American Salers Association Genetic Evaluation Explanation

By Will MacDonald
American Salers Association

Over the past 25 years, Expected Progeny Differences (EPD’s) have come to be the primary tool that producers use to compare weight performance and other measurable traits between individual animals in order to predict which animals are going to best satisfy the goals of the producer’s breeding program. The advent of genomics (using DNA information to identify some of the actual genes in an animal’s makeup and incorporating that information into EPD’s) has brought major changes to the EPD landscape for much of the beef industry over the past 10 years. Up to this time, Salers cattle have not had genomic data incorporated into their EPD’s. That is about to change within the next few months.


Not only will genomic data be incorporated into Salers EPD’s where available, but the Salers breed is joining a group called International Genetic Solutions (IGS). IGS is a consortium of breeds including Simmental, Red Angus, Gelbvieh, Limousin, Salers, South Devon and others. This organization will be calculating EPD’s for all of these breeds using a multi breed genetic evaluation model. What does this mean for Salers EPD’s in the future? One major change will be that Salers EPD’s will be directly comparable to other breeds also evaluated in this multi-breed model. When you look at Simmental, Red Angus, Gelbvieh or Salers EPD’s, you will be looking at directly comparable numbers. It should also be especially useful in improving the accuracy and usefulness of EPD’s for composite cattle (Optimizers). Finally, in the past, new data submitted to the Salers database has been used to recalculate EPD’s one time per year. That will now occur on a weekly basis in the IGS system. You can learn more by visiting the International Genetic Solutions website.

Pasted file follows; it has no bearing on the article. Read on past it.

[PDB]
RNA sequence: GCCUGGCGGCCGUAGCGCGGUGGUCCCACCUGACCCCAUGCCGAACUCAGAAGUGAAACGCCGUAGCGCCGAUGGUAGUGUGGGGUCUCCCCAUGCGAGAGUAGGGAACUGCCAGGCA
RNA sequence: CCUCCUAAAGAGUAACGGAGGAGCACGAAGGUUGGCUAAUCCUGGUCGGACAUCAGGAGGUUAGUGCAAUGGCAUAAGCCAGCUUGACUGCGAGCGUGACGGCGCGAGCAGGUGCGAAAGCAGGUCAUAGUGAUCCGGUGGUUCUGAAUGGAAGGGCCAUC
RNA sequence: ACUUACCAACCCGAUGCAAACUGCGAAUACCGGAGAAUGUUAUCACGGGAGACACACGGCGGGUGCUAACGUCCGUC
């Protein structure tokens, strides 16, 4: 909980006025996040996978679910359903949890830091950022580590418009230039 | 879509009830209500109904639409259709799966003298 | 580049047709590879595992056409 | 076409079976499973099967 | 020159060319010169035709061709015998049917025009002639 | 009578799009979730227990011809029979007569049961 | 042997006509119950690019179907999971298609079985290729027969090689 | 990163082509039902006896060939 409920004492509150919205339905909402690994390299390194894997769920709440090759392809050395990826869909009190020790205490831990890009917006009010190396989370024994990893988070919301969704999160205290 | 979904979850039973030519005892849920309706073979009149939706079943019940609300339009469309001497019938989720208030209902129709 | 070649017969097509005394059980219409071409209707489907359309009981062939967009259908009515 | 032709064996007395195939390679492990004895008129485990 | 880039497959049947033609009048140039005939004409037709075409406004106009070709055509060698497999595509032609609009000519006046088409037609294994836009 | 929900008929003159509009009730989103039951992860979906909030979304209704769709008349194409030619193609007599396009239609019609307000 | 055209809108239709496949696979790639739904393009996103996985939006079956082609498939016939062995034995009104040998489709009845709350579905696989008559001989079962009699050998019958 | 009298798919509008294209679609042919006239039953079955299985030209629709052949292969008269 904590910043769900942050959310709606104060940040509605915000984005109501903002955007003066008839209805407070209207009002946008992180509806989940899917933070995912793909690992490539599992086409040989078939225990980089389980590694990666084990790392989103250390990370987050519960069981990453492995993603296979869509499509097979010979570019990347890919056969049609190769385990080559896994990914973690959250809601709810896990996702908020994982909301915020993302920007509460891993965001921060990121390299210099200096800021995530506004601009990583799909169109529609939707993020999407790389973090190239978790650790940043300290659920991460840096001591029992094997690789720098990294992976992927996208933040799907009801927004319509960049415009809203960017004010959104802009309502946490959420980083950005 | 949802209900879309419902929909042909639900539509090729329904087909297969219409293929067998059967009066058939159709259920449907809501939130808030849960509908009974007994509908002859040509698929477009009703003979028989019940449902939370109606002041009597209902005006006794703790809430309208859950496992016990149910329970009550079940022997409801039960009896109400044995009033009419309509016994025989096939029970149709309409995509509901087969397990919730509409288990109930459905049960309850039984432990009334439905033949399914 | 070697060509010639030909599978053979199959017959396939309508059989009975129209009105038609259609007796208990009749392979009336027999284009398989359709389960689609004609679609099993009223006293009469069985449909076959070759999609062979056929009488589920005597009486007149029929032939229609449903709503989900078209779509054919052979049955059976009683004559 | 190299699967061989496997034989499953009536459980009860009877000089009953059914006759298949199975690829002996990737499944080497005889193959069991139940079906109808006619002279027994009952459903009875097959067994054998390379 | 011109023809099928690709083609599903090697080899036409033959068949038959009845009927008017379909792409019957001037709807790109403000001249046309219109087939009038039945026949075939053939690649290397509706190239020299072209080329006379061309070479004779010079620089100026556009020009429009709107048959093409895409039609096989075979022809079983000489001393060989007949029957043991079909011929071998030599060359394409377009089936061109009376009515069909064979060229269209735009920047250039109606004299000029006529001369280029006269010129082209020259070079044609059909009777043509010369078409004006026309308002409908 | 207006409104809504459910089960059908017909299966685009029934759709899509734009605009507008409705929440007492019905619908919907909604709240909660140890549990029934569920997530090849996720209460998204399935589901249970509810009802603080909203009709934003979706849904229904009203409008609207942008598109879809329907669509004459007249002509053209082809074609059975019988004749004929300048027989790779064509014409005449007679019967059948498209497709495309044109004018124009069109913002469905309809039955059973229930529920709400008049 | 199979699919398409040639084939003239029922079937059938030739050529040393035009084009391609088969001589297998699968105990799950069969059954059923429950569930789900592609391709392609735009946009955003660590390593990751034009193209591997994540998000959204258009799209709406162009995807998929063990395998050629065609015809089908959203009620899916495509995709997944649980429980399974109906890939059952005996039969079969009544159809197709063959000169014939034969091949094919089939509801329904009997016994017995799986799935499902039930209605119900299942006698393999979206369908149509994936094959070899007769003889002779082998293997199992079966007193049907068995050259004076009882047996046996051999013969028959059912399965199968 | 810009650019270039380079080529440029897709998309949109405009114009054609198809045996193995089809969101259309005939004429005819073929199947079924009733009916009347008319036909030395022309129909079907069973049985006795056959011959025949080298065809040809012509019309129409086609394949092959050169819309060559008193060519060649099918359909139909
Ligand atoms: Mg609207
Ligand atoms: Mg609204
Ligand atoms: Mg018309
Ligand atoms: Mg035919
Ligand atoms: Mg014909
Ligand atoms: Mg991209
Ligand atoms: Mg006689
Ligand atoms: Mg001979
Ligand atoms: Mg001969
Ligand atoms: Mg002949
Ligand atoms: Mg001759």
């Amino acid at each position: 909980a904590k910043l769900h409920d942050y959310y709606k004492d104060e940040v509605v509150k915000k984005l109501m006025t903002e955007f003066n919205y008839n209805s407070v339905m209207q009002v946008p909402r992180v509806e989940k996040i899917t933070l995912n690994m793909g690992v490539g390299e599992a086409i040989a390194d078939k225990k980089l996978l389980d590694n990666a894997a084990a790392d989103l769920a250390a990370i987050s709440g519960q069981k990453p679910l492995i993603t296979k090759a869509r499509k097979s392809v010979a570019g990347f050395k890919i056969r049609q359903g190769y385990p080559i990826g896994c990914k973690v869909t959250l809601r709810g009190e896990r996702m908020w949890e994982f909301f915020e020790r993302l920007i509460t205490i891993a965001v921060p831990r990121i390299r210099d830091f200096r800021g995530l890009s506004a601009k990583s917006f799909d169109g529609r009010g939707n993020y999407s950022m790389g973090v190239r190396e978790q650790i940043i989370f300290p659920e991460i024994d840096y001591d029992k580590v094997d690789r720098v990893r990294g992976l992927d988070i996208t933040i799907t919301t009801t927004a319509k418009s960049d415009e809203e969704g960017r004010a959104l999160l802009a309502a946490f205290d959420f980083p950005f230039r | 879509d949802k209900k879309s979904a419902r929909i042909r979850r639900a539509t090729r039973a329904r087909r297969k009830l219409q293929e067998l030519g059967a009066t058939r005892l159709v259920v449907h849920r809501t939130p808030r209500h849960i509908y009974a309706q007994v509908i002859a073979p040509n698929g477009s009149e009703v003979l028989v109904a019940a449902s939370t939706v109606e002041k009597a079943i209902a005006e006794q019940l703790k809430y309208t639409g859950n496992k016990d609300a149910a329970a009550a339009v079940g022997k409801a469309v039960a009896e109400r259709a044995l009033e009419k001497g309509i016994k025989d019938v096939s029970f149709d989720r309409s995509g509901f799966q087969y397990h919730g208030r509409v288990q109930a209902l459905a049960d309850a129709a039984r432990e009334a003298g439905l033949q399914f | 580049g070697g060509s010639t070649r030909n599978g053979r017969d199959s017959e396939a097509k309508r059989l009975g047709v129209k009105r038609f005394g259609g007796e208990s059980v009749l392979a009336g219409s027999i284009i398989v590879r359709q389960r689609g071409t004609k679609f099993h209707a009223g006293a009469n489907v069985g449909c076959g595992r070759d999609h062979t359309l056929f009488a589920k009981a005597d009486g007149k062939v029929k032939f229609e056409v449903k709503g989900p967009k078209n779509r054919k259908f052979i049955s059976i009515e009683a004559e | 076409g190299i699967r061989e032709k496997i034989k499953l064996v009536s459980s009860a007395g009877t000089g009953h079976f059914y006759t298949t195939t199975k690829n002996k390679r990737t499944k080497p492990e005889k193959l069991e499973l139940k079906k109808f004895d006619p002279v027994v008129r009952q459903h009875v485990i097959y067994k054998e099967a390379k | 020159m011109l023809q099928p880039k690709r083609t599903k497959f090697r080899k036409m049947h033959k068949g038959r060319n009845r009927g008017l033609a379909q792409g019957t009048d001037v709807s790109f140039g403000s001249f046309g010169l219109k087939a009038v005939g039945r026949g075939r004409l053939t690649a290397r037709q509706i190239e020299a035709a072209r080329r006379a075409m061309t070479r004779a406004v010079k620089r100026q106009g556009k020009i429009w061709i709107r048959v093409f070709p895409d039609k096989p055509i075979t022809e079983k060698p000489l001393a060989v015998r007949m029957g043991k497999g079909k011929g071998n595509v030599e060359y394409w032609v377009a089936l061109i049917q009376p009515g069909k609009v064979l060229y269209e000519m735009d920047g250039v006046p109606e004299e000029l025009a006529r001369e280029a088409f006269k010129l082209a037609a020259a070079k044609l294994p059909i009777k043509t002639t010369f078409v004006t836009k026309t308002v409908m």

As a result of transitioning to the new system there has been no new genetic evaluation done for Salers cattle for the past year. What that means is that the EPD’s in this sale catalog are only pedigree estimates, meaning that the EPD’s were arrived at by adding the EPD’s of the parents together and dividing by 2. The birth weights and weaning weights of each individual bull have not been incorporated into the EPD’s of that animal as they have been in the past. This results in lower accuracy for birth weight, weaning weight and yearling weight EPD’s provided in this catalog as compared to years past. My primary concern with this is that if you are going to be breeding first calf heifers you need to look at the birth weight of the bull and put more emphasis on that as opposed to the Birth weight EPD than you would need to in years past. We will of course be very happy to help you with your selections and answer any questions that you might have. We look forward to leaping ahead to the new EPD system by next year!